Toxic Putin is preparing for a bust. The West must stop it before this contagion spreads | Simon Tisdale

Mrliterally speaking, Vladimir Putin a dead man walks. As dictators always do, he overdid it to death. Bunker bound and insane, he has no way back into the world. At home, he also seems increasingly isolated.

But militarily speaking, he doesn’t give up. To Ukraine, the poisonous president goes to bust. The worrisome question is: What will he do next?

As much as Putin still has a plan, he needs to bomb and beat the Ukrainian people into submission as soon as possible, by any means necessary. If this requires the use of chemical weapons, such as chlorine gas, as in Syria, who can doubt that he will do so. Last week The war crime of the Mariupol maternity hospital was a harbinger of worse, perhaps much worse things to come.

Diplomats and analysts believe that despite Ukraine’s unexpectedly effective resistance, Russia’s grip on the country is growing inexorably. Vitaly Klitschko, Mayor of Kyiv, the capital is said to have enough supplies for a week or two in case of an attack. Half of the population fled. If the Allies sincerely want Ukraine to survive, time is running out.

The West must now urgently increase pressure on Putin – military and economic. Ukrainian citizens and soldiers cannot be expected to last long without increased and comprehensive support. Ukraine’s future as an independent democratic state could be decided in the next two weeks. There may also be a future for Putinism Russia yourself.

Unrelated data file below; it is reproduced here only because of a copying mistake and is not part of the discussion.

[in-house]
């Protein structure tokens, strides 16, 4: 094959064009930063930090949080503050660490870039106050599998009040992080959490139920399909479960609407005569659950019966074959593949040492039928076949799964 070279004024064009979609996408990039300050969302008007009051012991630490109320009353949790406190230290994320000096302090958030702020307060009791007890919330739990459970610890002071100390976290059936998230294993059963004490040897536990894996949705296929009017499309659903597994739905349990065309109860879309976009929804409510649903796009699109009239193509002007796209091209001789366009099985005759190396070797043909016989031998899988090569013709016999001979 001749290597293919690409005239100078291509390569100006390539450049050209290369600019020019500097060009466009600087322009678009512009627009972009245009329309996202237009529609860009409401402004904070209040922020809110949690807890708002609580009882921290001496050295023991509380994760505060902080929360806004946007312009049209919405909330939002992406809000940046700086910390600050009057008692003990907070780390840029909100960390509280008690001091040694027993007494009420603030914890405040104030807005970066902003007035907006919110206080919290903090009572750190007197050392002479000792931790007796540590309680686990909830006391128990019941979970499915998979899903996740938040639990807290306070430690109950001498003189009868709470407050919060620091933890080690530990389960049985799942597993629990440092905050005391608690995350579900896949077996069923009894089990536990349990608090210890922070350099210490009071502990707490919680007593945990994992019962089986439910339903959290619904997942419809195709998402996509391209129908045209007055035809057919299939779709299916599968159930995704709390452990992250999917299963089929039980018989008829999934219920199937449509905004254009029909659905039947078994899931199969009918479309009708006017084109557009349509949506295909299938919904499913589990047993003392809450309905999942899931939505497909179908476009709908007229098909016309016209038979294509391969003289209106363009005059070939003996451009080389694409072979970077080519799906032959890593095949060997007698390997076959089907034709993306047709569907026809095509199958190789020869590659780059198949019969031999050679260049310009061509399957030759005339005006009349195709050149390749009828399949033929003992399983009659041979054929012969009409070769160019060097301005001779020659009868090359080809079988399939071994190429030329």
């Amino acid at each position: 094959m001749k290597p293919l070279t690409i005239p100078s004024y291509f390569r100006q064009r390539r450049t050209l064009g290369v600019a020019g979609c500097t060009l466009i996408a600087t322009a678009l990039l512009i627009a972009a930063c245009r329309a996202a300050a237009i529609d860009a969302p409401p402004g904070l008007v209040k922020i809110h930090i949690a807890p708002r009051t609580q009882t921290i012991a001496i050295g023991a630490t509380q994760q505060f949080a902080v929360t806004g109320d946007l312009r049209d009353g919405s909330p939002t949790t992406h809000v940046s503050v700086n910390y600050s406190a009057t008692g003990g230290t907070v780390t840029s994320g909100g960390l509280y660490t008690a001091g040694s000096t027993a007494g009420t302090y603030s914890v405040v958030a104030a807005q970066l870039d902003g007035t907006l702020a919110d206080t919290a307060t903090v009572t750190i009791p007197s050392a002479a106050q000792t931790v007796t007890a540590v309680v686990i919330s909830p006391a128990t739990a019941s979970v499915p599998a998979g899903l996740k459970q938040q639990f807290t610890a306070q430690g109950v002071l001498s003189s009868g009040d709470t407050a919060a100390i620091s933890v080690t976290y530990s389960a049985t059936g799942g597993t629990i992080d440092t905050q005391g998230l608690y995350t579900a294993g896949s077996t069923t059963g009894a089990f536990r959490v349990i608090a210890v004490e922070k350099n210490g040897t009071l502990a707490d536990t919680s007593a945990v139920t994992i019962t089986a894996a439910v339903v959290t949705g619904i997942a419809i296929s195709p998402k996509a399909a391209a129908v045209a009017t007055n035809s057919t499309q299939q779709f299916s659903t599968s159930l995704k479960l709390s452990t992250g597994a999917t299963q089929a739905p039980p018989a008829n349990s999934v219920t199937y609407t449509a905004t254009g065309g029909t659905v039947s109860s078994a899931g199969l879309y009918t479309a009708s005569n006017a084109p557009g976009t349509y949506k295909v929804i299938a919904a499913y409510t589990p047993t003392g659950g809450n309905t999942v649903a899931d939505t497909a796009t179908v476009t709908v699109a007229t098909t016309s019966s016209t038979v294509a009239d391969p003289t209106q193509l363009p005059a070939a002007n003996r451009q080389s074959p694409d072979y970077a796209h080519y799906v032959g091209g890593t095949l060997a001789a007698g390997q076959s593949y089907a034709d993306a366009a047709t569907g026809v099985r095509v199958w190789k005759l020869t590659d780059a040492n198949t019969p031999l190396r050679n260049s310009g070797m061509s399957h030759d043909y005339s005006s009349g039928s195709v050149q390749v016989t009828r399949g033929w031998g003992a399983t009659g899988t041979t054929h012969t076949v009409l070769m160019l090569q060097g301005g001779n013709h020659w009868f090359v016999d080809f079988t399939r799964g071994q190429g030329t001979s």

President Putin is setting himself up for failure in Ukraine by trying to bomb the country into submission. Photo: Alexey Nikolsky/TASS

The oppressive, corrupt regime in Moscow that has blighted Russian life and spread fear and discord around the world for more than 20 years has never been weaker. This is a huge moment. Europe’s future security architecture may indeed be reshaped, as Russia has often called for, but based on a post-Putin cooperative, legitimate, democratic coexistence rather than a balance of terror.

This tantalizing prospect is counterbalanced by the danger of an all-out conflict with a nuclear-armed tyrant who, embroiled in his own miscalculations, could rage. NATO’s unjustified refusal to grant any form of no-fly zone, as requested by the President of Ukraine, Vladimir Zelenskyor, for example, creating a UN-mandated safe zone on the ground in western Ukraine, stems from such fears.

So what will Putin do? Three main scenarios are considered: a compromise peace agreement; dead end; or a wider, escalating war. After two weeks of fighting, there is a lot of talk about negotiations, but not about the peace process. China has kept its distance, encouraging the prospect of intervention. Last week, a meeting of foreign ministers took place in Turkey deliberate Moscow exercise. The two sides remain miles apart.

Map of the Baltic region

Ukraine’s leaders will not agree to anything permanent while their cities are under siege, vast swaths of their country are occupied, and brutal war crimes are on the rise – and why should they? It is also unlikely that Putin will abandon his demand that Ukraine remain isolated NATO and the EU, or abandon their claims to Crimea and the recently seized territory along the southern coast.